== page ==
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Gym class isn’t the same thanks to COVID restrictions

  • October 2, 2020

Paul Solarski admitted there were times this past summer when he wondered if physical education would even be offered in 2020-21 at Ontario schools due to the ongoing COVID-19 pandemic. 

Ultimately, the co-executive director of the Toronto District Catholic Athletic Association (TDCAA), and gym teachers across Canada’s largest province, were given the green light to offer physical education instruction, albeit in a much different fashion than any other school year. 

Solarski, also athletic director at Brebeuf College School, an all-boys’ high school in Toronto, said he and his fellow gym teachers only discovered the extent of the safety restrictions on Sept. 14, after the school year had already begun. 

“We have divided our students into cohorts of 12-13 students. There may be two different (cohorts) using our gym facilities at the same time, but there will be no mixing of cohorts,” he said.

Brebeuf College School, a Catholic high school founded by Jesuits in 1963, opted for a blended delivery of in-person lessons and virtual at-home instruction. A four-week cycle for one gym cohort would see alternating weeks of in-class and online learning.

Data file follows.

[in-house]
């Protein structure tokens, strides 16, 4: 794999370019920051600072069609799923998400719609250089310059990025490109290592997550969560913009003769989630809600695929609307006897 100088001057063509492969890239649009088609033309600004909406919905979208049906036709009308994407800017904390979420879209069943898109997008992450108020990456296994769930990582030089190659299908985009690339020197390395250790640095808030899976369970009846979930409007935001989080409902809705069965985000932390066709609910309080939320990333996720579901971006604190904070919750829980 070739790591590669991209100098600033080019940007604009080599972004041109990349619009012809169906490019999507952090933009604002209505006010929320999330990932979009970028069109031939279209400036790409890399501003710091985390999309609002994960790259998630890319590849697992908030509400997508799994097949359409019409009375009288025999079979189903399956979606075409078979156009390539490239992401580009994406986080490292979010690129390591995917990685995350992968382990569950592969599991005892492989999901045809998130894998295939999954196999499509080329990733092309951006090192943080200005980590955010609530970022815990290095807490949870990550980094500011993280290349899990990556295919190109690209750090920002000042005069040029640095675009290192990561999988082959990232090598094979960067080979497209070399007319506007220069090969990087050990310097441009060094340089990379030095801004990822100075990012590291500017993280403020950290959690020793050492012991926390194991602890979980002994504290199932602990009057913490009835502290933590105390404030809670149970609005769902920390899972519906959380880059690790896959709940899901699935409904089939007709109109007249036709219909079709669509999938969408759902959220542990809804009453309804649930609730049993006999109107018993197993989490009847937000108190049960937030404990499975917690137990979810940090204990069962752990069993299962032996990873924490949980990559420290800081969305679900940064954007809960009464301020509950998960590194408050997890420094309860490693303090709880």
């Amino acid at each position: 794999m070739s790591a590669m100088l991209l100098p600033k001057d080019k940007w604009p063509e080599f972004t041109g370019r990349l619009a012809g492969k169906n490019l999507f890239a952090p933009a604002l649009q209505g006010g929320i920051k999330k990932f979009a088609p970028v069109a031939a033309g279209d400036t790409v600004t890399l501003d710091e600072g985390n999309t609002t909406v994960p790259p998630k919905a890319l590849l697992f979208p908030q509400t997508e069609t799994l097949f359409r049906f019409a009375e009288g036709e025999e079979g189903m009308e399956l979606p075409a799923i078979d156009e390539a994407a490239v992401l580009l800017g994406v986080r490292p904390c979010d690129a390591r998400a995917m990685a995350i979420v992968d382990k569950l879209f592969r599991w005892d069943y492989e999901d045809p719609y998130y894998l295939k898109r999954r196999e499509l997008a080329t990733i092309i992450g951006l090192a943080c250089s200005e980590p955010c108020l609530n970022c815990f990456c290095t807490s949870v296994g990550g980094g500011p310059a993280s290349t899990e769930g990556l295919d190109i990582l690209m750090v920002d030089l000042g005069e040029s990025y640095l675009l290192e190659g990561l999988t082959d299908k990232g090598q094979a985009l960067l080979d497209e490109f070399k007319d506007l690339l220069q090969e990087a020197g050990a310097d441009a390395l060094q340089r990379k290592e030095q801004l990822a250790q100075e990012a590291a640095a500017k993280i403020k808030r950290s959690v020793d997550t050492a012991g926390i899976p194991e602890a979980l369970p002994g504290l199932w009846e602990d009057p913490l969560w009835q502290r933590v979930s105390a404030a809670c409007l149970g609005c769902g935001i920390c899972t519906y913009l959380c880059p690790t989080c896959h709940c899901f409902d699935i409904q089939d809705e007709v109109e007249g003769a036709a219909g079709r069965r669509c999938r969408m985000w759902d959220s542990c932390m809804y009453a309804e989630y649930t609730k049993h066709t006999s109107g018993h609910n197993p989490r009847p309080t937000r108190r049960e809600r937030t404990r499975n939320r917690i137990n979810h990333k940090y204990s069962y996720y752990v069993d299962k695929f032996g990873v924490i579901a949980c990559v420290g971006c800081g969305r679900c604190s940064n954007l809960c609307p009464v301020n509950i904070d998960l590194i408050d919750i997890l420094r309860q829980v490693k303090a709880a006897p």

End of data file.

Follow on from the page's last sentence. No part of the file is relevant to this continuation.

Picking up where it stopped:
Staying on top of social distancing practices was one of Solarski’s most significant tests in week one. 

“We are trying to run a phys ed class while trying to keep our students aware of getting too close,” he said. “We also need to modify how we play certain sports. For example, with soccer, once you receive the ball, you will need to find someone to pass the ball to immediately instead of dribbling the ball.”

Online gym classes present challenges on multiple fronts. One, not being in the same physical space hinders teachers from evaluating how each student connects with an at-home drill or exercise regimen. Two, the fellowship and teamwork aspect of gym is largely stripped away.

A radically different teaching plan is not the only seismic shift Solarski is contending with this autumn. He also is grappling with the fact there will be no TDCAA activities for the fall semester. Solarski is not sure of the potential for a re-launch of sporting events in the winter semester.

Students have thus far displayed a good spirit of co-operation in gym class. Some students had not seen their classmates since the COVID-19 shutdowns in March. 

“It was difficult at first to ensure the proper distancing, but the students are so happy to be back in school with their friends that they will continue to work at following the guidelines,” said Solarski. 

Health stipulations mean sports typically played in the fall, flag football or ultimate frisbee, will need to be reimagined or set aside.

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